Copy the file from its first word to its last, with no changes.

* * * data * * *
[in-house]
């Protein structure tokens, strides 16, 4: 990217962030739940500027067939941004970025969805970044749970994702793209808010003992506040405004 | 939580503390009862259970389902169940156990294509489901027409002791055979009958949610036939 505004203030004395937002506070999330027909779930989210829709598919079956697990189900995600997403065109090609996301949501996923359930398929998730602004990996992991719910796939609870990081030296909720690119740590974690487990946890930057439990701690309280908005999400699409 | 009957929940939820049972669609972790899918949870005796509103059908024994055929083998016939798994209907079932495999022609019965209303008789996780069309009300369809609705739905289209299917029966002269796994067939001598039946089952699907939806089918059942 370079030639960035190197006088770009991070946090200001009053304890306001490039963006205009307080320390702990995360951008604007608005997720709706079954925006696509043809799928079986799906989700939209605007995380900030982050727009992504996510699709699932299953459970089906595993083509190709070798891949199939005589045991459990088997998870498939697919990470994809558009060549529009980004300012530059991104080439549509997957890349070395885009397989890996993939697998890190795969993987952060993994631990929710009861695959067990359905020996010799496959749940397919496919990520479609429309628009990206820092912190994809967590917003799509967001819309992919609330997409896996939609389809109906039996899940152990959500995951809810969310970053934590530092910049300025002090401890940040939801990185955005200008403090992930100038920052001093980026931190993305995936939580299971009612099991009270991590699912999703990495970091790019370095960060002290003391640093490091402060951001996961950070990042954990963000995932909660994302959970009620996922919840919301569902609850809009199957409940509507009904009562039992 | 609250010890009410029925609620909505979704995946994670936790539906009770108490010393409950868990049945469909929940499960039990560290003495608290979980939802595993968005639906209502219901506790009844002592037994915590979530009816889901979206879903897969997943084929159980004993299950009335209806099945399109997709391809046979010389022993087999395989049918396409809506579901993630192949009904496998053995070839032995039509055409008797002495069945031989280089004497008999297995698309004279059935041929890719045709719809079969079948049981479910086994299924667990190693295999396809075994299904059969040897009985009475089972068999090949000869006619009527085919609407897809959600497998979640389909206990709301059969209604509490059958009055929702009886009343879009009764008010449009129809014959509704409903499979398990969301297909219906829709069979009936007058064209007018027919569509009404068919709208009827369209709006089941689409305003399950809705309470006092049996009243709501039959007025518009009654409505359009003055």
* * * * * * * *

[in-house]
């Protein structure tokens, strides 16, 4: 990217962030739940500027067939941004970025969805970044749970994702793209808010003992506040405004 | 939580503390009862259970389902169940156990294509489901027409002791055979009958949610036939 505004203030004395937002506070999330027909779930989210829709598919079956697990189900995600997403065109090609996301949501996923359930398929998730602004990996992991719910796939609870990081030296909720690119740590974690487990946890930057439990701690309280908005999400699409 | 009957929940939820049972669609972790899918949870005796509103059908024994055929083998016939798994209907079932495999022609019965209303008789996780069309009300369809609705739905289209299917029966002269796994067939001598039946089952699907939806089918059942 370079030639960035190197006088770009991070946090200001009053304890306001490039963006205009307080320390702990995360951008604007608005997720709706079954925006696509043809799928079986799906989700939209605007995380900030982050727009992504996510699709699932299953459970089906595993083509190709070798891949199939005589045991459990088997998870498939697919990470994809558009060549529009980004300012530059991104080439549509997957890349070395885009397989890996993939697998890190795969993987952060993994631990929710009861695959067990359905020996010799496959749940397919496919990520479609429309628009990206820092912190994809967590917003799509967001819309992919609330997409896996939609389809109906039996899940152990959500995951809810969310970053934590530092910049300025002090401890940040939801990185955005200008403090992930100038920052001093980026931190993305995936939580299971009612099991009270991590699912999703990495970091790019370095960060002290003391640093490091402060951001996961950070990042954990963000995932909660994302959970009620996922919840919301569902609850809009199957409940509507009904009562039992 | 609250010890009410029925609620909505979704995946994670936790539906009770108490010393409950868990049945469909929940499960039990560290003495608290979980939802595993968005639906209502219901506790009844002592037994915590979530009816889901979206879903897969997943084929159980004993299950009335209806099945399109997709391809046979010389022993087999395989049918396409809506579901993630192949009904496998053995070839032995039509055409008797002495069945031989280089004497008999297995698309004279059935041929890719045709719809079969079948049981479910086994299924667990190693295999396809075994299904059969040897009985009475089972068999090949000869006619009527085919609407897809959600497998979640389909206990709301059969209604509490059958009055929702009886009343879009009764008010449009129809014959509704409903499979398990969301297909219906829709069979009936007058064209007018027919569509009404068919709208009827369209709006089941689409305003399950809705309470006092049996009243709501039959007025518009009654409505359009003055």